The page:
With apologies to Joan Didion...
Many readers will know that I am a die-hard user of Palm OS PDAs. I've probably spent between $5,000-6,000 on assorted devices, software and accessories over the past 10 years or so, (some of which was later recouped by selling old Palms on ebay) and I feel like most if not all of that money was pretty much worthwhile. I love to carry around lots of information, and I am now so addicted to electronic reminders that I find it impossible to remember tasks and meetings without little beepers going off.
But despite my adoration of electronic gadgetry, I am also a notebook person. My infatuation with notebooks started when I was a child: a family member would give me the little pocket sized diaries that she received each year as a member of the Harvard Coop. They were great little notebooks, with a week at a view, and lots of extra pages with space for addresses, measurement conversions, lists of holidays, etc. I would carry one of these with me everywhere, writing down whatever little things I could think of to write. (Since I was, after all, a kid, I was often frustrated at my lack of important things to write down-- I didn't go to any meetings, I didn't have many expenses to track, and spying on the neighbors didn't really result in clues to any mysteries that I might be required to solve.)
Beyond those little diaries, I've probably spent thousands of dollars on hundreds of notebooks over the years, from little wire-bound notebooks to clothbound sketchbooks to expensive leather Filofaxes. When I moved almost two years ago, I packed at least 3 or 4 shoeboxes full of small notebooks in varying degrees of jotted-ness. I just loved notebooks so much I would often want a new one just for the feel of it, whether or not I really needed any more space to write things down. I was always looking for one that would be a little closer to being THE PERFECT NOTEBOOK, my definition of which shifted over time. When I got into the Filofax stage of the addiction, it got much more expensive, and I bought a few things I really shouldn't have spent so much money on. I was seriously addicted.
When my obsession with information-carrying 3" x 5" objects morphed from paper to electronics, I kind of took a break from buying notebooks. But I still liked to keep a journal, and that is something I can't do in a PDA. For at least the last 5 years or so, the only notebooks I've used for this purpose are Moleskines. The pocket sketchbook became my notebook of choice-- it's got nice heavy unlined paper, good for writing and drawing, but also even for the occasional watercolor painting. I have about 12 of these notebooks, full of all sorts of things: memories, musings, lists, numbers, sketches of Venice and floorplans of apartments. I also have 3 of these notebooks that are brand new and still in the wrapper: spares, since I don't like the idea of running out.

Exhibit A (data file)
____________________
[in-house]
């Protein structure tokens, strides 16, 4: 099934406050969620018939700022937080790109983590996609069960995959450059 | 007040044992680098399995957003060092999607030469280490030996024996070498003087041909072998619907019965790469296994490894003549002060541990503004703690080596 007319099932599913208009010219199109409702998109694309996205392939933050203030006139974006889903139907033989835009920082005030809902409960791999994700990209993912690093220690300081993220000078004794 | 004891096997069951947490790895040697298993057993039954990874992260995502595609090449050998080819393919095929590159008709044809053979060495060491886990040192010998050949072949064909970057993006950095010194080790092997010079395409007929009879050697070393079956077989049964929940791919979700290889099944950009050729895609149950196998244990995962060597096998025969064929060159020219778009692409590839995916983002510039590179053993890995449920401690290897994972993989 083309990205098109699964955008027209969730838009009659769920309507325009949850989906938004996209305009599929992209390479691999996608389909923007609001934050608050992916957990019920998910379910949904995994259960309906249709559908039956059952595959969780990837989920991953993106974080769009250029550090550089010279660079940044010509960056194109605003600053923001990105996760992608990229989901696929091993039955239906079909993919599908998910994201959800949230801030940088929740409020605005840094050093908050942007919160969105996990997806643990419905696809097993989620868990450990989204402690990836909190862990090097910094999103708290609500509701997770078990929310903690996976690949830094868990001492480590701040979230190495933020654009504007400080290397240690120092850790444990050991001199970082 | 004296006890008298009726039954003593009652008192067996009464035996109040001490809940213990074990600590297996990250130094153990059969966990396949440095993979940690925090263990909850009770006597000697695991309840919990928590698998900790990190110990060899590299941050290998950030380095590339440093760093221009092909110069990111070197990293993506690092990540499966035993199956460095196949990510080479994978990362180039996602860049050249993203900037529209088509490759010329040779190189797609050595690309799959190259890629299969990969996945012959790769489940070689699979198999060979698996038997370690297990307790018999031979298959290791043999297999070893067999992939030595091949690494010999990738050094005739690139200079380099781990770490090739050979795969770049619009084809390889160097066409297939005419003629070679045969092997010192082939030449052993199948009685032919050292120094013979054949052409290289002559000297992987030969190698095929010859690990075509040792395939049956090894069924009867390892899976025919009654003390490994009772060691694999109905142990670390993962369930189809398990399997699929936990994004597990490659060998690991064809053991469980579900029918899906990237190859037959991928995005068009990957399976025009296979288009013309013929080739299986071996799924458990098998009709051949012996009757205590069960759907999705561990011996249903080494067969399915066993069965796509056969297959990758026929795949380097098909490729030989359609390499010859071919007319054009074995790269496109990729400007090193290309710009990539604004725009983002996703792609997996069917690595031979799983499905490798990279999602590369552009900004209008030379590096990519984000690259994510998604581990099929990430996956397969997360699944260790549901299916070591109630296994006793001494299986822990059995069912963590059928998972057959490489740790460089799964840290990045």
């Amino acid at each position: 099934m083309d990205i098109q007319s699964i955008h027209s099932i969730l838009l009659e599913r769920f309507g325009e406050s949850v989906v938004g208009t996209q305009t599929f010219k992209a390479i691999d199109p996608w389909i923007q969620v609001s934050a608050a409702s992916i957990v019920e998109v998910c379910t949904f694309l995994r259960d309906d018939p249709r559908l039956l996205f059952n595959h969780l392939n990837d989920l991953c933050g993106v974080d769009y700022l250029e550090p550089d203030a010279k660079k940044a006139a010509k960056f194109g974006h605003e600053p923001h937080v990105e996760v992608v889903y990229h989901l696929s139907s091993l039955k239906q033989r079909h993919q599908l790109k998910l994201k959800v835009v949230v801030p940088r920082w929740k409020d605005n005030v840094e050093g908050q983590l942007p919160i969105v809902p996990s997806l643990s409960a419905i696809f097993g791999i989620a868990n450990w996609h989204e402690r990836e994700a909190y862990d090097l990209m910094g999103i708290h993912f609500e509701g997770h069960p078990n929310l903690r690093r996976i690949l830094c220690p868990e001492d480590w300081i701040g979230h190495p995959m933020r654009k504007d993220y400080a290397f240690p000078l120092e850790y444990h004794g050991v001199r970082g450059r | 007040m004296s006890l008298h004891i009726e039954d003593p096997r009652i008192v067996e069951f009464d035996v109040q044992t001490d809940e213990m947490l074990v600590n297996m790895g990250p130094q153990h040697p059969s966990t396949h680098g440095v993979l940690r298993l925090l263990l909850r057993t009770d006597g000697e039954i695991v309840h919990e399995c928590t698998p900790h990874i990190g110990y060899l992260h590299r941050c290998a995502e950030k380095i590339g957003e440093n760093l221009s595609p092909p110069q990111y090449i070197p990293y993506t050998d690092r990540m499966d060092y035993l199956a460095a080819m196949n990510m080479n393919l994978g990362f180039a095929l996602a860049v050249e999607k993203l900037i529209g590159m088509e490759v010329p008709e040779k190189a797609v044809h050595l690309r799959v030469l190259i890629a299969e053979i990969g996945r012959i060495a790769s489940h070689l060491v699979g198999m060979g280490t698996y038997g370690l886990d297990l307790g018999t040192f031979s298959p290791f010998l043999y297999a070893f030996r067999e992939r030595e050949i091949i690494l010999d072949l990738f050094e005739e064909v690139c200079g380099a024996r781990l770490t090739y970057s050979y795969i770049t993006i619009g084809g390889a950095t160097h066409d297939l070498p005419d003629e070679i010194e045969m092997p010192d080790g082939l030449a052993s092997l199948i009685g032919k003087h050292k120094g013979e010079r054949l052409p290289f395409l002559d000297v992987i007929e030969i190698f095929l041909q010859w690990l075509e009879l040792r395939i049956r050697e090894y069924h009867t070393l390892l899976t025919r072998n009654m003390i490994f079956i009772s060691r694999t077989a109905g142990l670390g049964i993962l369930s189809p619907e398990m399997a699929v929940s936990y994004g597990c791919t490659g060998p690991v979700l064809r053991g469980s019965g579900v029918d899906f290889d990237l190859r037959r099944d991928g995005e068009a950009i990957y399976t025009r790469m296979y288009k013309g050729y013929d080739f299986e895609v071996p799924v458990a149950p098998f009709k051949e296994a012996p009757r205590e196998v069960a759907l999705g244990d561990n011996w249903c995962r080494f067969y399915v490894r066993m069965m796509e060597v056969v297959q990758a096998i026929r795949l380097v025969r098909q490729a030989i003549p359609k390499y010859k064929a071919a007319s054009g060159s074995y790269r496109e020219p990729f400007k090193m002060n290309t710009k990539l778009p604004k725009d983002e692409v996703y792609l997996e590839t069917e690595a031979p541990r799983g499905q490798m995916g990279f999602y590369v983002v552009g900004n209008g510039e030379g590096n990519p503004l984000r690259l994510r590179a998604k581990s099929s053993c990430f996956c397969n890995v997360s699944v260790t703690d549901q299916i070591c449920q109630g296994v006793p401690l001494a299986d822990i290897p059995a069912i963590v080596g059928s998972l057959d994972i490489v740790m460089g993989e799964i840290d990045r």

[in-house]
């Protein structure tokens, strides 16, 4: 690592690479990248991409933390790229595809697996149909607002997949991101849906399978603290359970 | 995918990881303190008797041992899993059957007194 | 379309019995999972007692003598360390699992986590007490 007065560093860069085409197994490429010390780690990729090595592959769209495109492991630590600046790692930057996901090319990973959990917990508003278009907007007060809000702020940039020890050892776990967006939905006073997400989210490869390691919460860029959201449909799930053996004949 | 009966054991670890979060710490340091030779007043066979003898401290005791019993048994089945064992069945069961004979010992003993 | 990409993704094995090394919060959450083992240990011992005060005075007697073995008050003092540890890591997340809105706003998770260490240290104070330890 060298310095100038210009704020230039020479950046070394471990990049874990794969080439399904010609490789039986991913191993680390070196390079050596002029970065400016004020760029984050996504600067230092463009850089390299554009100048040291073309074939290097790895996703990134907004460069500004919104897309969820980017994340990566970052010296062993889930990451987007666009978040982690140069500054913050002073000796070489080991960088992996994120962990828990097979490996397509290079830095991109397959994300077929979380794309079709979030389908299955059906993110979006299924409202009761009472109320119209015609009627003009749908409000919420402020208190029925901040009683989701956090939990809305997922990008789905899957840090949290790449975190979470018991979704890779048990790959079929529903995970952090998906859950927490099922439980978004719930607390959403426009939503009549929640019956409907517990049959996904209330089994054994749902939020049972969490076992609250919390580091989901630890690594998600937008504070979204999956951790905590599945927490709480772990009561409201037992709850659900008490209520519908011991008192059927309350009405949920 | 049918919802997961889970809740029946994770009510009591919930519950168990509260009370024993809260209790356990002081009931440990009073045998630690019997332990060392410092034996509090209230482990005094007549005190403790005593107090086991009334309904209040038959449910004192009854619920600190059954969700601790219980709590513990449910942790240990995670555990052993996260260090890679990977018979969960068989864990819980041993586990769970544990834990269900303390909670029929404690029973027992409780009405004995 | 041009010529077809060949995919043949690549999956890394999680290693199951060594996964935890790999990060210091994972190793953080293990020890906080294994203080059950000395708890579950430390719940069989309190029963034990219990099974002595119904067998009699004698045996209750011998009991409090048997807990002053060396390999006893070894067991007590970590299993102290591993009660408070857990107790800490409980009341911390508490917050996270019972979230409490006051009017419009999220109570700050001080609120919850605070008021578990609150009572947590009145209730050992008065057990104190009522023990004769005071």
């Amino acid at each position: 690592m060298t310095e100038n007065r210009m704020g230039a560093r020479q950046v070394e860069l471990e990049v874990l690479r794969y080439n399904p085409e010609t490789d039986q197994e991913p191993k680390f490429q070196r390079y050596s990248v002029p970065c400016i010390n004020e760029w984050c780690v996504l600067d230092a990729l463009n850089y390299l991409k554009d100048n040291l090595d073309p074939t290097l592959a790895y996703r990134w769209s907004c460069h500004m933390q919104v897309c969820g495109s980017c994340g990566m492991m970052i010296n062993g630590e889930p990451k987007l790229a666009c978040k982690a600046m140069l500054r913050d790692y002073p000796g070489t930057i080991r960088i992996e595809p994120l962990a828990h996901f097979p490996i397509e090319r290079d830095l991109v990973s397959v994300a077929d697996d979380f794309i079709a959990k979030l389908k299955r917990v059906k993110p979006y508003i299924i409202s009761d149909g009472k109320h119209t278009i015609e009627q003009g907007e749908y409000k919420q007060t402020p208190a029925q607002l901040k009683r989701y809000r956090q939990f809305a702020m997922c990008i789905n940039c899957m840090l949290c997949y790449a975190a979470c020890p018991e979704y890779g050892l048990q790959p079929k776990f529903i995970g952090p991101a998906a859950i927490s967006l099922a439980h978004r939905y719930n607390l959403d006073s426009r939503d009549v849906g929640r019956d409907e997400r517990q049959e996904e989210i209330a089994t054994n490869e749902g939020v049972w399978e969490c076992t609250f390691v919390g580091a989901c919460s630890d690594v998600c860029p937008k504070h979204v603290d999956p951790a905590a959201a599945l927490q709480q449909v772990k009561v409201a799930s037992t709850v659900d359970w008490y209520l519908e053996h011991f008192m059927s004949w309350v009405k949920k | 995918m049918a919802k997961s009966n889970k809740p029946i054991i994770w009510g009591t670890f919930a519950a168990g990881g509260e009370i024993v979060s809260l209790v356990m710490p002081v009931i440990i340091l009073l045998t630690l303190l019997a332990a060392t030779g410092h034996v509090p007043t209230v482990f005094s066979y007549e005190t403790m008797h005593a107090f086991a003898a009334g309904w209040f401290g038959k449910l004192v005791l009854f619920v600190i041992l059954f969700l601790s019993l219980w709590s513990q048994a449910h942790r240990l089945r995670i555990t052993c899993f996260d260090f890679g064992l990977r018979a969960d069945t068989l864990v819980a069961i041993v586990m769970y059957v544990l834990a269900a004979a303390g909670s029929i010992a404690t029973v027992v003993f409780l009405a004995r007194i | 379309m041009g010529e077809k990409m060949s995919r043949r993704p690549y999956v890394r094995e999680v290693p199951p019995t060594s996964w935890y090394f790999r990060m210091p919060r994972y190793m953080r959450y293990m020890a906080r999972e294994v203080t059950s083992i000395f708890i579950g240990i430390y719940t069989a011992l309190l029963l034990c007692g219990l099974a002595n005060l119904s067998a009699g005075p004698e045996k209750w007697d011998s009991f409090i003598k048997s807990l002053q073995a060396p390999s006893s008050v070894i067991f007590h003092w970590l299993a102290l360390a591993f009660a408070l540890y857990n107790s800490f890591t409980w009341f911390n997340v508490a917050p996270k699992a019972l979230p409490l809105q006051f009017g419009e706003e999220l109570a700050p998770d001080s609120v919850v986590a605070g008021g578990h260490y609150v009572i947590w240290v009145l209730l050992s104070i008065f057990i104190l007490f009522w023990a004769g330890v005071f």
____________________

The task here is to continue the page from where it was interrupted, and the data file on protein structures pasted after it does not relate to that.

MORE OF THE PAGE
I had to go to a stationery store a couple of weeks ago to find a gift for someone, and for some reason, I found my old notebook lust re-awakening. I bought a Moleskine-ish sketchbook that I thought would be good for drawings-- the paper is rougher than the Moleskine, and I liked the thicker, bulkier feel. But of course I still gazed at the Moleskine display too, and discovered a new kind of Moleskine that I'd never seen before: the soft cover Moleskine, with graph paper inside. It looked nice, it felt nice, it smelled nice: I had to have it. And the minute I took it home and started writing in it, I wanted another one with plain unlined paper too.
The store I'd been to didn't have any soft cover ones with unlined paper. I went into a few more stationery stores who didn't have that kind either. In the process I noticed that different stores charge very different prices for Moleskines. The $12 I just paid for a pocket size Moleskine seems to be about the minimum retail price, but places like Kate's Paperie on 57th street charge up to $15.
Then I looked on Amazon, where the prices vary quite a bit-- sometimes they are the standard $12 retail, some models are discounted 20% or so, and of course you get the other "Used & New" sellers sometimes offering prices as low as $3 or 4 plus shipping. I also found a site called Moleskines.com which offers lower prices and discounts for buying in bulk. The thought of having a dozen pristine Moleskines delivered to my doorstep is disturbingly pleasant.
What can I say... for people like me, Moleskines seem to be one of those things where any sense of financial reason just flies out the window. And I'm not alone-- throughout this post, the word Moleskine links to different sites where these notebooks are artfully used and appreciated, but I particularly enjoyed this writer's summation, at the Cranking Widgets blog:
So, since we’re neat, organized people - here’s a list of what Moleskine’s really are:
1. Paper Notebooks - This is first and foremost. At the end of the day, when all is said and done, these things are just pads of paper. You write things in them just like you would a $.59 spiral-bound notebook from the drugstore or on the back of a cocktail napkin.
2. Expensive - A single large (5.5″ x 8.5″) Moleskine notebook will set you back anywhere from $15-$20, depending on where you buy it. If you were to tell me 5 years ago that one day I would drop that kind of cheddar on a book of blank pages, I would’ve laughed in your face. But, i did it...
I should also point out here, and I feel like a commenter may have mentioned it in the past, that Moleskines can help with expense tracking if you want to do it manually. The pocket on the inside back cover is a great place to store receipts!
Do we have any other Moleskine fans in the peanut gallery?
Other notebook blogs: